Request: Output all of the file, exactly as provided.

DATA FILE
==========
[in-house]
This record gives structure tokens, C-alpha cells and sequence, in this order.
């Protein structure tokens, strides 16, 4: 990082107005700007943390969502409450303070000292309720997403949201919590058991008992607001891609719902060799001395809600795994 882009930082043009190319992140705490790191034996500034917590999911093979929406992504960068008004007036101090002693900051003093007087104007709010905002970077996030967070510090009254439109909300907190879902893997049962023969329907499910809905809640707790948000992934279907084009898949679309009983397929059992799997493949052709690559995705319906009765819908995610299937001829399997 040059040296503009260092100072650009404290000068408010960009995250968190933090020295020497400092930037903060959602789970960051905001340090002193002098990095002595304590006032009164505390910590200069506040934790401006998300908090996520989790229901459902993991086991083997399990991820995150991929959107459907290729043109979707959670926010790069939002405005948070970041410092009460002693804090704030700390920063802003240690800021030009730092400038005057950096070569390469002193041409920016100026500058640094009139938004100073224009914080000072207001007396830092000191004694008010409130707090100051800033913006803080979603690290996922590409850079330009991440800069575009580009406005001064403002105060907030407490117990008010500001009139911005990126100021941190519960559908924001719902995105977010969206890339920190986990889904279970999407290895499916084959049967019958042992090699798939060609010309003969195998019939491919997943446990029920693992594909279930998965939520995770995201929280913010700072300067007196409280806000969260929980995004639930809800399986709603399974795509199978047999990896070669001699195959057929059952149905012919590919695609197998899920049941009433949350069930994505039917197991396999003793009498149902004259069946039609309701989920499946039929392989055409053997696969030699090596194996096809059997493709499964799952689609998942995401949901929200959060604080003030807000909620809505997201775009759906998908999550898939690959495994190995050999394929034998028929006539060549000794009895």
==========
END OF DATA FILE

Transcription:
[in-house]
This record gives structure tokens, C-alpha cells and sequence, in this order.
């Protein structure tokens, strides 16, 4: 990082107005700007943390969502409450303070000292309720997403949201919590058991008992607001891609719902060799001395809600795994 882009930082043009190319992140705490790191034996500034917590999911093979929406992504960068008004007036101090002693900051003093007087104007709010905002970077996030967070510090009254439109909300907190879902893997049962023969329907499910809905809640707790948000992934279907084009898949679309009983397929059992799997493949052709690559995705319906009765819908995610299937001829399997 040059040296503009260092100072650009404290000068408010960009995250968190933090020295020497400092930037903060959602789970960051905001340090002193002098990095002595304590006032009164505390910590200069506040934790401006998300908090996520989790229901459902993991086991083997399990991820995150991929959107459907290729043109979707959670926010790069939002405005948070970041410092009460002693804090704030700390920063802003240690800021030009730092400038005057950096070569390469002193041409920016100026500058640094009139938004100073224009914080000072207001007396830092000191004694008010409130707090100051800033913006803080979603690290996922590409850079330009991440800069575009580009406005001064403002105060907030407490117990008010500001009139911005990126100021941190519960559908924001719902995105977010969206890339920190986990889904279970999407290895499916084959049967019958042992090699798939060609010309003969195998019939491919997943446990029920693992594909279930998965939520995770995201929280913010700072300067007196409280806000969260929980995004639930809800399986709603399974795509199978047999990896070669001699195959057929059952149905012919590919695609197998899920049941009433949350069930994505039917197991396999003793009498149902004259069946039609309701989920499946039929392989055409053997696969030699090596194996096809059997493709499964799952689609998942995401949901929200959060604080003030807000909620809505997201775009759906998908999550898939690959495994190995050999394929034998028929006539060549000794009895």